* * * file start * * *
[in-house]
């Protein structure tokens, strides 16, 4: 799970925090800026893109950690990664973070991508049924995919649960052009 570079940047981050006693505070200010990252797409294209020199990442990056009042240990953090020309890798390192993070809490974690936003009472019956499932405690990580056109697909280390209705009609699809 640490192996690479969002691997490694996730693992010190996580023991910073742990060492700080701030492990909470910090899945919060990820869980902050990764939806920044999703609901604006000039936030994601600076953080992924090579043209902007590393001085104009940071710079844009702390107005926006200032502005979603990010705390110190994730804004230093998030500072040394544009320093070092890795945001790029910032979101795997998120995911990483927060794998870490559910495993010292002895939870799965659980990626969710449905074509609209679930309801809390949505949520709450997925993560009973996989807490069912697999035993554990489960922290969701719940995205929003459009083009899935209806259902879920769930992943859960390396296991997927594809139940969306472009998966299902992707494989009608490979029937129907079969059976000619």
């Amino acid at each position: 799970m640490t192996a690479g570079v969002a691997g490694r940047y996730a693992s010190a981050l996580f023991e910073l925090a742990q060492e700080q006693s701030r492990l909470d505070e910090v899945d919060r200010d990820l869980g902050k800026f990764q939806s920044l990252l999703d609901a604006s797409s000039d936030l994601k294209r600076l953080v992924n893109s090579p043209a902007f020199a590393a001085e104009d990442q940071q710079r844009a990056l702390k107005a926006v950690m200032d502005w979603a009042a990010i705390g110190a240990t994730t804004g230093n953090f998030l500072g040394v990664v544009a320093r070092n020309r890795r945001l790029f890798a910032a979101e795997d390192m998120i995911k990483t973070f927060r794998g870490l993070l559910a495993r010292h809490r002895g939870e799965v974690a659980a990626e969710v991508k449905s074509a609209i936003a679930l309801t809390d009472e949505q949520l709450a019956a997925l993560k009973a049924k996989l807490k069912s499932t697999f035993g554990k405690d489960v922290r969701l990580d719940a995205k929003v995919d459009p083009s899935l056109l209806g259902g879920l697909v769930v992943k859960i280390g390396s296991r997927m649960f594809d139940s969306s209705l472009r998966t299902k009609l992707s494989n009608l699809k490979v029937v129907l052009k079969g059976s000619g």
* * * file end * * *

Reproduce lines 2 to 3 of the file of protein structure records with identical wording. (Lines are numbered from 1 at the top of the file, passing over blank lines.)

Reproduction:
């Protein structure tokens, strides 16, 4: 799970925090800026893109950690990664973070991508049924995919649960052009 570079940047981050006693505070200010990252797409294209020199990442990056009042240990953090020309890798390192993070809490974690936003009472019956499932405690990580056109697909280390209705009609699809 640490192996690479969002691997490694996730693992010190996580023991910073742990060492700080701030492990909470910090899945919060990820869980902050990764939806920044999703609901604006000039936030994601600076953080992924090579043209902007590393001085104009940071710079844009702390107005926006200032502005979603990010705390110190994730804004230093998030500072040394544009320093070092890795945001790029910032979101795997998120995911990483927060794998870490559910495993010292002895939870799965659980990626969710449905074509609209679930309801809390949505949520709450997925993560009973996989807490069912697999035993554990489960922290969701719940995205929003459009083009899935209806259902879920769930992943859960390396296991997927594809139940969306472009998966299902992707494989009608490979029937129907079969059976000619």
């Amino acid at each position: 799970m640490t192996a690479g570079v969002a691997g490694r940047y996730a693992s010190a981050l996580f023991e910073l925090a742990q060492e700080q006693s701030r492990l909470d505070e910090v899945d919060r200010d990820l869980g902050k800026f990764q939806s920044l990252l999703d609901a604006s797409s000039d936030l994601k294209r600076l953080v992924n893109s090579p043209a902007f020199a590393a001085e104009d990442q940071q710079r844009a990056l702390k107005a926006v950690m200032d502005w979603a009042a990010i705390g110190a240990t994730t804004g230093n953090f998030l500072g040394v990664v544009a320093r070092n020309r890795r945001l790029f890798a910032a979101e795997d390192m998120i995911k990483t973070f927060r794998g870490l993070l559910a495993r010292h809490r002895g939870e799965v974690a659980a990626e969710v991508k449905s074509a609209i936003a679930l309801t809390d009472e949505q949520l709450a019956a997925l993560k009973a049924k996989l807490k069912s499932t697999f035993g554990k405690d489960v922290r969701l990580d719940a995205k929003v995919d459009p083009s899935l056109l209806g259902g879920l697909v769930v992943k859960i280390g390396s296991r997927m649960f594809d139940s969306s209705l472009r998966t299902k009609l992707s494989n009608l699809k490979v029937v129907l052009k079969g059976s000619g």